One way to prevent prospective parents from terminating pregnancies of embryos not affected by serious genetic diseases and defects would be to withhold from prospective parents information about their fetuses' slight genetic diseases, genetic susceptibilities, and generally non-health related characteristics (eg, sex).6 But the medical justification for this policy is not altogether clear, unless test results for such genetic characteristics are highly inaccurate, difficult to interpret because of the way in which environmental factors influence one's genetic health, or very costly. Thus, an increasing number of clinicians who value autonomy over paternalism believe that absent such considerations, they have neither a right nor a duty to withhold from prospective parents any of the information they discover about the embryo's genetic condition. Not only do they reason, as mentioned above, that it is up to prospective parents to decide what kind of child they are ready, willing, and able to raise, they also reason that if a woman decides to exercise her right to have an abortion, it does not matter to the law whether she does so because her healthy fetus is male rather than female, because she and her husband do not have the means to rear a child, or because her fetus has tested positive for Tay-Sachs disease. Finally, some clinicians stress that if clinicians prevent prospective parents from learning everything there is to know about the genetic status of their child, prospective parents will simply turn to technicians outside of the health care realm for this information. Better, they say, for prospective parents to be properly counseled and advised by trained clinicians who can guide them to wise reproductive decisions than to leave them to the vagaries of self-administered, in-the-privacy-of-your-own-home genetic tests, the results of which are sent to a distant lab which, in turn, sends prospective parents a print-out of their fetus's complete genetic status.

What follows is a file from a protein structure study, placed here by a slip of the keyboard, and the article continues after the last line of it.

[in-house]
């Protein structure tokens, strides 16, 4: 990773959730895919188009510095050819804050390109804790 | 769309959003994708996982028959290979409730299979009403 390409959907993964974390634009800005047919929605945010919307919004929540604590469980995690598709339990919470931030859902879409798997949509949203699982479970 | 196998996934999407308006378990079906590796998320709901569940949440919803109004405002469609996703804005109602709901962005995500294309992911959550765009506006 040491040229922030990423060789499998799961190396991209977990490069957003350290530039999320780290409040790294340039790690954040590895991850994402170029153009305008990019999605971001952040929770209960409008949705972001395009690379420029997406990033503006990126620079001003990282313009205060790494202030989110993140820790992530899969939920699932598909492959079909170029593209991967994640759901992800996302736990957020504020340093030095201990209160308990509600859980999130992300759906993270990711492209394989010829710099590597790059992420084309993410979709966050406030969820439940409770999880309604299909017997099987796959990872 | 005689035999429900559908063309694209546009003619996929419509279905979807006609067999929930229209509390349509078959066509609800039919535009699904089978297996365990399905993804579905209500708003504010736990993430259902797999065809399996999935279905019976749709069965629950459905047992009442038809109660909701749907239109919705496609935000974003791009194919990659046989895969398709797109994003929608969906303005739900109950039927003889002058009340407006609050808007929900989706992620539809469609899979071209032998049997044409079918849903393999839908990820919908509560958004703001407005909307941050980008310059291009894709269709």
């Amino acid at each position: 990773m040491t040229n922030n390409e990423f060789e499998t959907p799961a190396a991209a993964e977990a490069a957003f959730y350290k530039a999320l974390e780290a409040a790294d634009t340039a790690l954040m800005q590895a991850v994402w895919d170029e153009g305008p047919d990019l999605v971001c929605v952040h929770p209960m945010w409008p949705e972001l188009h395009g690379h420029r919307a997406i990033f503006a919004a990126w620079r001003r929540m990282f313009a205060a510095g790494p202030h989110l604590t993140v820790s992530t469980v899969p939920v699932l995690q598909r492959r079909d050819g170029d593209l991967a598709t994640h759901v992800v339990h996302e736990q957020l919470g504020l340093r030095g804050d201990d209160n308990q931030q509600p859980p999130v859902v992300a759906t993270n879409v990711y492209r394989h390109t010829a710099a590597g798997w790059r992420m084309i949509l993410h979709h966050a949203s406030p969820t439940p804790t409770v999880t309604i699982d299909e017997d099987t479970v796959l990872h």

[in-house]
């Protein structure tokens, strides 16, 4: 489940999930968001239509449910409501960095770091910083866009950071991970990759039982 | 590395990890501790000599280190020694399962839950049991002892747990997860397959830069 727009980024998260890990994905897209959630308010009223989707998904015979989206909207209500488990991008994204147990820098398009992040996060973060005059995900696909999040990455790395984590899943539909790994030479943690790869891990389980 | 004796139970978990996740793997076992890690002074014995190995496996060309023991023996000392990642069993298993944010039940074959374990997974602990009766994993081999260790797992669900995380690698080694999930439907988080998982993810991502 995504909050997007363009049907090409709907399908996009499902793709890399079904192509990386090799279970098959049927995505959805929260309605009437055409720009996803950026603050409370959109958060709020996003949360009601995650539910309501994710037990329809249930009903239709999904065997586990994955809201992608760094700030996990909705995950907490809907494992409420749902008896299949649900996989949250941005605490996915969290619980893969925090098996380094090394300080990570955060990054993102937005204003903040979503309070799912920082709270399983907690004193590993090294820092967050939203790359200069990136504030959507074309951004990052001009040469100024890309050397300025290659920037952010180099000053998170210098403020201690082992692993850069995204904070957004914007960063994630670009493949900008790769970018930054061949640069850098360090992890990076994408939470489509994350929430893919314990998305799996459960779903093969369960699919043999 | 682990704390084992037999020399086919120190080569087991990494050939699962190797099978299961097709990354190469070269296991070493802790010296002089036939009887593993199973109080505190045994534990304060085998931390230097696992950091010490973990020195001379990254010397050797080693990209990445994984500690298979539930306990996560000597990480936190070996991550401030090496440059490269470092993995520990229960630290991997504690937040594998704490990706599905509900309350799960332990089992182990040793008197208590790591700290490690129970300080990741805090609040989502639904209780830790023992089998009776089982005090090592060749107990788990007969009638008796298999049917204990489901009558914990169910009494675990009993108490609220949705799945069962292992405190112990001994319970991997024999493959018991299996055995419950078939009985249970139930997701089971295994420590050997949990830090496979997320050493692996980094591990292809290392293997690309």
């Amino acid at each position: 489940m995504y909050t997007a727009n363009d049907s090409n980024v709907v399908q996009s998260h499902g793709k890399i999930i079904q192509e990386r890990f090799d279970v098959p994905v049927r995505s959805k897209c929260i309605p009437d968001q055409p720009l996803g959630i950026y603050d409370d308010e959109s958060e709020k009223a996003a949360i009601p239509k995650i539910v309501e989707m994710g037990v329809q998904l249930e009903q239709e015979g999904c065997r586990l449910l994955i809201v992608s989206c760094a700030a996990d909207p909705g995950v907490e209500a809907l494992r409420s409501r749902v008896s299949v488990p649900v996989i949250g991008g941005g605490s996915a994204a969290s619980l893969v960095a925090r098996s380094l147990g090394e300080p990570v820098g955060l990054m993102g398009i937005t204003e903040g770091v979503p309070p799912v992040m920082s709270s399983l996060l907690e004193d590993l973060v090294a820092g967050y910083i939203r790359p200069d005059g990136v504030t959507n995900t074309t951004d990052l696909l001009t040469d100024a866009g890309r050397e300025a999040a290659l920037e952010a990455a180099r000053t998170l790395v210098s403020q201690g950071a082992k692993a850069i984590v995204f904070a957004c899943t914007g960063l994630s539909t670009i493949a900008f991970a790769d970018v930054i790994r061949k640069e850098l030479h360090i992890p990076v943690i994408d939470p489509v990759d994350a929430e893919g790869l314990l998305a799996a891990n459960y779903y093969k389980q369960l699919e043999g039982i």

Although I agree that if clinicians draw lines about the kinds of genetic tests they offer, some unscrupulous technicians may arise to take advantage of prospective parents, I still think that clinicians should continue to valiantly steer between the Scylla of patient autonomy run wild and the Charbydis of clinical paternalism grown arrogant. Medicine is not simply a set of techniques and tools that may be used, willy-nilly, to attain whatever ends people have, and clinicians are far more than mere technicians who simply have a bag of skills to sell to the highest bidder. It would be a colossal shame if, in the name of preventing prospective parents from turning to an irresponsible and amoral technician-entrepreneur class that may or may not arise, clinicians find themselves no better than their rivals. Better to continue the hard work of line drawing, and all the human disagreement and tension that entails, than to destroy the hard-won and long-sustained internal morality of medicine and with it one's own ideals.


  1. American Society for Reproductive Medicine. Fact sheet: preimplantation genetic diagnosis. December 1996. Accessed March 5, 2003.

  2. Mahowald MB. Genes, Women, Equality. New York: Oxford University Press; 2000:144.

  3. Strong C. Ethics in Reproductive and Perinatal Medicine. New Haven, CT: Yale University Press; 1997:138.

  4. Andrews LB. The Clone Age: Adventures in the New World of Reproductive Technology. New York: Henry Holt and Co; 1999:162.

  5. Andrews, 147.

  6. Sex is a medical criterion when an X-linked recessive condition such as hemophilia is present.


Virtual Mentor. 2003;5(5):186-189.



The viewpoints expressed in this article are those of the author(s) and do not necessarily reflect the views and policies of the AMA.